Coding As a Trade

This may be my weirdest piece of Photoshopped blog accompaniment yet.

One of my coworkers recently left an interesting Wall Street Journal article on my desk - it was a short piece by Christopher Mims about how programming should be thought of as a trade, more akin to welding or woodworking than, say, structural engineering (Side note: the article is behind the WSJ's paywall. Sorry!). Mainly, he thinks that a computer science degree shouldn't be the only thing that can get you into the field.

Mim's argument is that more and more people who work as programmers don't have a computer science degree - or sometimes any college degree at all. This is partially because there's a tremendous shortage of people to fill programming jobs, making employers more willing to substitute experience for diplomas, and that's because there's just so many things that need to be programmed. He claims that 67% of the programming jobs in the U.S. aren't in tech companies - they're in health care or machining, all the places where the equipment they now use day to day needs people to program the computers that run them. The other thing fueling this switch is the abundance of non-traditional resources people can use to teach themselves.

"Computer-science degrees teach theory and help the best engineers advance the state of the art, but we've entered an age in which demanding that every programmer has a degree is like asking every bricklayer to have background in architectural engineering."

While there is a bit of the usual breathless technology messianism in the article, it does seem that this shift could have some great consequences. Enrollment in alternative education opportunities tends to have better representation from people of color and women, and, given how many people in the U.S. are currently under, or unemployed, a shift to hiring people without requiring a CS degree could change the face of the tech industry for the better.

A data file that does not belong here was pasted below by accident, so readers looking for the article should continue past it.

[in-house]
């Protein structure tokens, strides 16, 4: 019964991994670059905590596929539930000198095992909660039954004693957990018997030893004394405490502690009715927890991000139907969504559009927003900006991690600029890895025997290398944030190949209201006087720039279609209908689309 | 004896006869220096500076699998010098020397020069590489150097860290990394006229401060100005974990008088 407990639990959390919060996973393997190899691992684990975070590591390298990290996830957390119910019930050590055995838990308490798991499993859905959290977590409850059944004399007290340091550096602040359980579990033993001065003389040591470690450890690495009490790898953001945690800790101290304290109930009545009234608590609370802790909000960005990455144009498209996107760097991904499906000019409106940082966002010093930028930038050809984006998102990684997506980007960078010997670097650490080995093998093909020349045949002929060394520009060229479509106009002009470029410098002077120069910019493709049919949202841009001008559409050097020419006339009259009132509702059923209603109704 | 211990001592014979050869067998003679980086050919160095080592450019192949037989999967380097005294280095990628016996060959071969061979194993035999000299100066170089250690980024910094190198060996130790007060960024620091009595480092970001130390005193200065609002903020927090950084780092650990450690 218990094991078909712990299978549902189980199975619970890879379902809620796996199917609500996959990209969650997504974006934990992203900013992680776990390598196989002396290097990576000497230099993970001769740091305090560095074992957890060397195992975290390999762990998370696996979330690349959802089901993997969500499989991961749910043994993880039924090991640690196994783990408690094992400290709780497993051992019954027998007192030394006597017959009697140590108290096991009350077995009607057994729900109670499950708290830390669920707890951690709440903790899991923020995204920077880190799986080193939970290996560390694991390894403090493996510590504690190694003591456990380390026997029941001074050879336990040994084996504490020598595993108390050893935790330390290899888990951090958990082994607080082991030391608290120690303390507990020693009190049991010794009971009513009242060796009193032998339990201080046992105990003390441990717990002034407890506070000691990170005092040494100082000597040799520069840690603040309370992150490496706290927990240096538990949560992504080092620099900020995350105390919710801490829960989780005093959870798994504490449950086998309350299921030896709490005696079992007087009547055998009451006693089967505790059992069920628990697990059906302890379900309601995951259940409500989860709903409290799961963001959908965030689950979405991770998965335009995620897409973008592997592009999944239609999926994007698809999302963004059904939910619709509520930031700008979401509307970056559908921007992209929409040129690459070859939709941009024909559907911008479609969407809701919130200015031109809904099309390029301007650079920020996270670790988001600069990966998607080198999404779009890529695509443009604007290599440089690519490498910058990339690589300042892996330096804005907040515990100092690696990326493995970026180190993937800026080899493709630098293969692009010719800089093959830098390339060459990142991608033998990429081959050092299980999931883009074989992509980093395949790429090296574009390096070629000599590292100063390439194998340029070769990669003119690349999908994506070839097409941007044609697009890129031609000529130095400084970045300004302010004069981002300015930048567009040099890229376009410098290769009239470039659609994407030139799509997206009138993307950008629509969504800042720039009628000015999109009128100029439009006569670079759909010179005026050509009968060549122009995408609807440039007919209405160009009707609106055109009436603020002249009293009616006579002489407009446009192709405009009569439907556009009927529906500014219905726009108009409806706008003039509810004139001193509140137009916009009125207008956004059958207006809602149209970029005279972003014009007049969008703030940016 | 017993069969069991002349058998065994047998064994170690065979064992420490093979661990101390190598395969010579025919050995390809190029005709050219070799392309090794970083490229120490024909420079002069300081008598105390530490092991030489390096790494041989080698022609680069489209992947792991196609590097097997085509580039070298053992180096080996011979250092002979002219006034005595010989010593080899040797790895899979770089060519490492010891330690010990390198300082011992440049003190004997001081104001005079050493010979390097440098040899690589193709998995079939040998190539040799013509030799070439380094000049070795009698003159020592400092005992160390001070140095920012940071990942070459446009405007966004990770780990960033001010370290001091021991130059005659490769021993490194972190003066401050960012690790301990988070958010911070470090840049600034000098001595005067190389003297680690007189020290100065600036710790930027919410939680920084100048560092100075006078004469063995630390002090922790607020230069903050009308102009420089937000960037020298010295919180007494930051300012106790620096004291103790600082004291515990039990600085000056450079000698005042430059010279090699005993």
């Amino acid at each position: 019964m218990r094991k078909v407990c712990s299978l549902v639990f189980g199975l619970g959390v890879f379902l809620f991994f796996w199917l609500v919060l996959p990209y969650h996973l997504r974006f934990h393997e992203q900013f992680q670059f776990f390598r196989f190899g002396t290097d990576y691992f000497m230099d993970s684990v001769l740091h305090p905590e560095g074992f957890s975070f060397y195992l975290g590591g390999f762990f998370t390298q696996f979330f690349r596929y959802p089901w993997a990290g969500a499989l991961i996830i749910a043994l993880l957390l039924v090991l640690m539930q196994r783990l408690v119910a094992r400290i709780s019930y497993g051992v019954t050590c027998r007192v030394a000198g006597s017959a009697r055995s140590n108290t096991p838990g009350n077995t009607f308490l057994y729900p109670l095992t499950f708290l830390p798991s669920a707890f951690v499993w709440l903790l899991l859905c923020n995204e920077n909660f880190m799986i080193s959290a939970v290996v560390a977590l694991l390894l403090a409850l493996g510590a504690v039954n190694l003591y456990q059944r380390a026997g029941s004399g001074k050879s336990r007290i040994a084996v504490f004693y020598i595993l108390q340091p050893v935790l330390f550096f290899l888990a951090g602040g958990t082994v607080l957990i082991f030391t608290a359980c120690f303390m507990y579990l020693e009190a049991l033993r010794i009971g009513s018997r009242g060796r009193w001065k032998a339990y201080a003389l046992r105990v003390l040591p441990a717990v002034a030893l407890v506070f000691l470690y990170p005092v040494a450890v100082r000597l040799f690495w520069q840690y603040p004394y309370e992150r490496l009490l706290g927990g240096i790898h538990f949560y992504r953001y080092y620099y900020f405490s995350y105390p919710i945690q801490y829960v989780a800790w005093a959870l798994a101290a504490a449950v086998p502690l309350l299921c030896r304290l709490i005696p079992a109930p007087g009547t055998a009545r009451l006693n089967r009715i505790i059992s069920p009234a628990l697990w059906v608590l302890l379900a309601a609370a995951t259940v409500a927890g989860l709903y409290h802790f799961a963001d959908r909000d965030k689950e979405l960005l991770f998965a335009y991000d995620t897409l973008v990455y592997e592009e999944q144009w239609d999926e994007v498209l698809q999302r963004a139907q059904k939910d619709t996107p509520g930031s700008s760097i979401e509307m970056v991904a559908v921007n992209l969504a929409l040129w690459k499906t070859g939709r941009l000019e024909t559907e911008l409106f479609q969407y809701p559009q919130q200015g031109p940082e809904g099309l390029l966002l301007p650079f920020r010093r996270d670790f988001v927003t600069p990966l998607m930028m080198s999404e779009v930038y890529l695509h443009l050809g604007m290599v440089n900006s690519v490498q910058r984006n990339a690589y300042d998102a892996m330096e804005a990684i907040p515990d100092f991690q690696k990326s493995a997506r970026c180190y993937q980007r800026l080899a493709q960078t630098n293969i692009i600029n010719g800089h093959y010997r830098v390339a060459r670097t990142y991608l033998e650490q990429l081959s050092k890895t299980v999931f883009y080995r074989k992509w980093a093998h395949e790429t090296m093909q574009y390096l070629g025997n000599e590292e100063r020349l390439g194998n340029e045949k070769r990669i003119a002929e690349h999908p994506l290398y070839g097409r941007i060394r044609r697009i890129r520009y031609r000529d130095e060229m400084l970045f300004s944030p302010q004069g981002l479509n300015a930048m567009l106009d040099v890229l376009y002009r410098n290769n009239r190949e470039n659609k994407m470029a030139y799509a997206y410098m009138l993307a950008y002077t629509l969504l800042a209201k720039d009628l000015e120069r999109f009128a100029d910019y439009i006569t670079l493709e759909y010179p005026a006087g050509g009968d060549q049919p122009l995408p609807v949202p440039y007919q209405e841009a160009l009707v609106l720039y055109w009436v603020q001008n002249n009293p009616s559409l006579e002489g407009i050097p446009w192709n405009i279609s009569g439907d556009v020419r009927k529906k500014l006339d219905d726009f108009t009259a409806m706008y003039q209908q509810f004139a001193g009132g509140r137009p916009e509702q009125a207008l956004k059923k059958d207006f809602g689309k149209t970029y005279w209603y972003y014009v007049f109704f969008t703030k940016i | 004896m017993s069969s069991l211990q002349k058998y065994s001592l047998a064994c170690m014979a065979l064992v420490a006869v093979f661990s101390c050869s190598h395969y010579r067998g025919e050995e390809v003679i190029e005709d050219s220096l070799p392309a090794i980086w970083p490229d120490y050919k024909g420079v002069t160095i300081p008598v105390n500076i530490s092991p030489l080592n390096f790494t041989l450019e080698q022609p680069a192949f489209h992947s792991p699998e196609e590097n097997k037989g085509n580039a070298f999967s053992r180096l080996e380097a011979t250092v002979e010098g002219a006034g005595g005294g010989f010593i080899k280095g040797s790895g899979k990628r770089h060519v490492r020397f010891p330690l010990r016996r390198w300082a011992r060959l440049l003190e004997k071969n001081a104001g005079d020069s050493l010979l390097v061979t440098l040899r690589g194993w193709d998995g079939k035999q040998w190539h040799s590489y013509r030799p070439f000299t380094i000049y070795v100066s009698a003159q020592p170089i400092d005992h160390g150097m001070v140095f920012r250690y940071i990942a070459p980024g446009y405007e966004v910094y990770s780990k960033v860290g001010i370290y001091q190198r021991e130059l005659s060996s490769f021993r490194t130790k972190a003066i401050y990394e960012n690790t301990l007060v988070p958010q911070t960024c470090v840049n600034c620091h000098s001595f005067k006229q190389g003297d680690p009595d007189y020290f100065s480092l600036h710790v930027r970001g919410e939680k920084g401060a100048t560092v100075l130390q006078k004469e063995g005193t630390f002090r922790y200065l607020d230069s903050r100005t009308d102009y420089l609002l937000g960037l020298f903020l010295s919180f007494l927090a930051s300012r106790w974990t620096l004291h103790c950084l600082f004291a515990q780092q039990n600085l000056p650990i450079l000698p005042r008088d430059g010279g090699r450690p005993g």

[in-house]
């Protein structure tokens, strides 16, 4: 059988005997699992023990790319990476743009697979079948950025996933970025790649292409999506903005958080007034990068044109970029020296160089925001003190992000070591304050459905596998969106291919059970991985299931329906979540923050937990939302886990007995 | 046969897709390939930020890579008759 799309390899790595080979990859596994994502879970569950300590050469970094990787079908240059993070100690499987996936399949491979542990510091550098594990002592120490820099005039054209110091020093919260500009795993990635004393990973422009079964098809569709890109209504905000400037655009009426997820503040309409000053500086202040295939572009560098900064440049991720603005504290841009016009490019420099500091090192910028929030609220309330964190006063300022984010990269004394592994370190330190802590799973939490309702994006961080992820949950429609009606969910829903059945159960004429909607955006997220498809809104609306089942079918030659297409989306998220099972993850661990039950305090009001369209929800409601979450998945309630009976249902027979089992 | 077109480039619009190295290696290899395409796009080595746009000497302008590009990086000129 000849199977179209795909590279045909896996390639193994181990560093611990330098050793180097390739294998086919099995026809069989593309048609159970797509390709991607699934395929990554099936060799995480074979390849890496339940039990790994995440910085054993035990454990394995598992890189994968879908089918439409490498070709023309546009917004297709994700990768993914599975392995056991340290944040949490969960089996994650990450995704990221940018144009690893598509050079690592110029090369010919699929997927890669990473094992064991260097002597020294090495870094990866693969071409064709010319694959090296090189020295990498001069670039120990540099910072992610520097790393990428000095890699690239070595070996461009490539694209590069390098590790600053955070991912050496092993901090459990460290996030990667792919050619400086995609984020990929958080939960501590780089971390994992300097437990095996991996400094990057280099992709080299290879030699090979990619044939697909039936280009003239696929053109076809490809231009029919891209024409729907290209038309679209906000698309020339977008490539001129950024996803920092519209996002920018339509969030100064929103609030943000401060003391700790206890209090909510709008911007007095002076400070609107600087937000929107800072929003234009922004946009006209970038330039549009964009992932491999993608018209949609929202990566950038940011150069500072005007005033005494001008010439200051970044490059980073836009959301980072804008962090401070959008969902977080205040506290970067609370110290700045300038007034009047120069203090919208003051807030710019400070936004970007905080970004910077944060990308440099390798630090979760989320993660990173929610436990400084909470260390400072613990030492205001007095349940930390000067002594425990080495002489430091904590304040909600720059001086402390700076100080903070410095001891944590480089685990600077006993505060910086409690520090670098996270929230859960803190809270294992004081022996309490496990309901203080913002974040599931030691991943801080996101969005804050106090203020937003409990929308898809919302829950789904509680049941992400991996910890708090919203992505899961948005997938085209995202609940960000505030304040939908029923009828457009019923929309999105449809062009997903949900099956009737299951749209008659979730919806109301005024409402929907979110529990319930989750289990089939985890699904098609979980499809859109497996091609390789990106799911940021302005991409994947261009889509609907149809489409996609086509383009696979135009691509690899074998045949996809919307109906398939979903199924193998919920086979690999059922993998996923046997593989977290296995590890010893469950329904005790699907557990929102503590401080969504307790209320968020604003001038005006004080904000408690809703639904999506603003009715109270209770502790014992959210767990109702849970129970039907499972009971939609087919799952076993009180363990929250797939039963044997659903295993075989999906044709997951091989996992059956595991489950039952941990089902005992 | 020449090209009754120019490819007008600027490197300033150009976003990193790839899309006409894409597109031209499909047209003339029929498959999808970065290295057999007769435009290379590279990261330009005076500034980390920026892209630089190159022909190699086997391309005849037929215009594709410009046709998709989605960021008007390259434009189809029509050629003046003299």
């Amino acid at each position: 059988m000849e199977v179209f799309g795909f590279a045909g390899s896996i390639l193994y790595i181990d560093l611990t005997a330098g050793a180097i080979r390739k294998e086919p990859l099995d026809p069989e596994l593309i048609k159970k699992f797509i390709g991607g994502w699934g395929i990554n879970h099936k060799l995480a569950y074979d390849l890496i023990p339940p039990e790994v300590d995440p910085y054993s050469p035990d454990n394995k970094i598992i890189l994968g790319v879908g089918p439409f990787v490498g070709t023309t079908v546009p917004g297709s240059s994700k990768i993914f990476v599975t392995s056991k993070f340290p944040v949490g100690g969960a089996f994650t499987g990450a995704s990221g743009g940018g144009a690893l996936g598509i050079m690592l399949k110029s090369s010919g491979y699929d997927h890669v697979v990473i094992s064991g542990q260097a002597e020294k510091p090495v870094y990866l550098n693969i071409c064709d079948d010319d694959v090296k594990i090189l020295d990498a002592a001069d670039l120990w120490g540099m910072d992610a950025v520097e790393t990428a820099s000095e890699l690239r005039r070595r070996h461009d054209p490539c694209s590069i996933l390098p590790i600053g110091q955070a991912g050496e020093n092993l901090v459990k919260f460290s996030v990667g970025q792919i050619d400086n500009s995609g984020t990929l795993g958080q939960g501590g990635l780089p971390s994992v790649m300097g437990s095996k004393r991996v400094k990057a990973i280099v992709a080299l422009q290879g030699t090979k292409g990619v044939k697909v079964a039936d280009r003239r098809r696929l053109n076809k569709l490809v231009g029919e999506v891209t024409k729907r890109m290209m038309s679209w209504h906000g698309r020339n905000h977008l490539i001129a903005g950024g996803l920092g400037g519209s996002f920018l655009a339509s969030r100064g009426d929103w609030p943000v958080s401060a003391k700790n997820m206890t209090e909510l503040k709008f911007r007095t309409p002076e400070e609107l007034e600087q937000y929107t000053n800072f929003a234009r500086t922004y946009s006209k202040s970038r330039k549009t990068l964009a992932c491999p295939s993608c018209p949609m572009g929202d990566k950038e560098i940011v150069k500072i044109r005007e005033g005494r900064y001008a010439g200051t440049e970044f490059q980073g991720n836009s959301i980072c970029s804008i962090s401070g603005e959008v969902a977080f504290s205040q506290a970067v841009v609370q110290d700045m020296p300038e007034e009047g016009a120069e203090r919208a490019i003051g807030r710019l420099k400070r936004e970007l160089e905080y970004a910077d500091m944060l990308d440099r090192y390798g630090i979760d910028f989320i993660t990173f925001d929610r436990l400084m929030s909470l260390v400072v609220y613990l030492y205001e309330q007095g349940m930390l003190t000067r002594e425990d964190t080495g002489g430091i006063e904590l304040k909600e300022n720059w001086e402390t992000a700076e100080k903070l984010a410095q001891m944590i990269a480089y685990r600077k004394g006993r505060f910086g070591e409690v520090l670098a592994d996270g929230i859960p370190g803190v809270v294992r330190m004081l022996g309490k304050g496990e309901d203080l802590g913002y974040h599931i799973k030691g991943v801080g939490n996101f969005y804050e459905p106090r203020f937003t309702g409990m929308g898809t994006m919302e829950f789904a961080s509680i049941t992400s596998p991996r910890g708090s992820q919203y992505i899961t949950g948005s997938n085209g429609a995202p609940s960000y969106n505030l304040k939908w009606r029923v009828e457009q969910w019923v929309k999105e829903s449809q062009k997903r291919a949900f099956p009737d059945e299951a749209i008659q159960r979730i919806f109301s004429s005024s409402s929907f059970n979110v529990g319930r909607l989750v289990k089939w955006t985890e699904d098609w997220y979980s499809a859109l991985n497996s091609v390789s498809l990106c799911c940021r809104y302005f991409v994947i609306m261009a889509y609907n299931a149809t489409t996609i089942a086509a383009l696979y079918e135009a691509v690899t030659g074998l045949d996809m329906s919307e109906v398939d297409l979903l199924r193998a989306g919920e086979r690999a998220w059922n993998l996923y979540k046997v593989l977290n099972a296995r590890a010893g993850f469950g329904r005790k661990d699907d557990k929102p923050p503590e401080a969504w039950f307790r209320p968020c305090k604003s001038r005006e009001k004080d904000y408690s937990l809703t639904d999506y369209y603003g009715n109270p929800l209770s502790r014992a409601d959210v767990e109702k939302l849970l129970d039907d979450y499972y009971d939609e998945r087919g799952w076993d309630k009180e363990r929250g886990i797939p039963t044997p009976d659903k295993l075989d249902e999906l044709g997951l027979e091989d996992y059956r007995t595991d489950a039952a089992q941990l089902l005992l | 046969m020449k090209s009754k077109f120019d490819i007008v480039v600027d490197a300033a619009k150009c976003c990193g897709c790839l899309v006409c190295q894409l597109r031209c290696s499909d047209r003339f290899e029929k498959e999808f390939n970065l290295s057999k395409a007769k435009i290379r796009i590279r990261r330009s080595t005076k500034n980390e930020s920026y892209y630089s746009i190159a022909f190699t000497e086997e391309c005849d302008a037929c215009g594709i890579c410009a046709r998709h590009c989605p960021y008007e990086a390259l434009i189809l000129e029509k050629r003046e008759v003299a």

Mims is certainly right about the wealth of resources available to people who want to learn: sites like Codecademy or Treehouse or Code School, as well as MOOC hosts like Kahn Academy and edX, have opened up possibilities for anyone who has the time, interest, and dedication to learn how to code (or just about anything else that you'd care to learn). I, for example, am currently taking a computer science course at Harvard and polishing up my JavaScript in my spare time.

While online resources are great, supplementing them with in-person contact is always better. If you're interested in learning to code, you can always drop by our Learn to Code meetup (every Monday, 6-8 p.m. in the ideaLAB) or try our Intro to JavaScript classes, which will be starting in September.

Are you learning to code? What resources do you use? Are you planning on making it a career or are you just curious?

Comments

I think this Wall Street Journal article is one out of many attempts to encourage people to program so there will be an abundant supply of programmers. It is, however, not a fact that professional programming is a skill that just anyone can learn to do. It takes a very intelligent person with a specific kind of intelligence, and although there's some crossover between math and programming they don't require the exact same kinds of thinking. The author of this WSJ article is either knowingly lying or is too naive to understand how difficult programming really is. I say this as a successful computer programmer who started programming at age 6.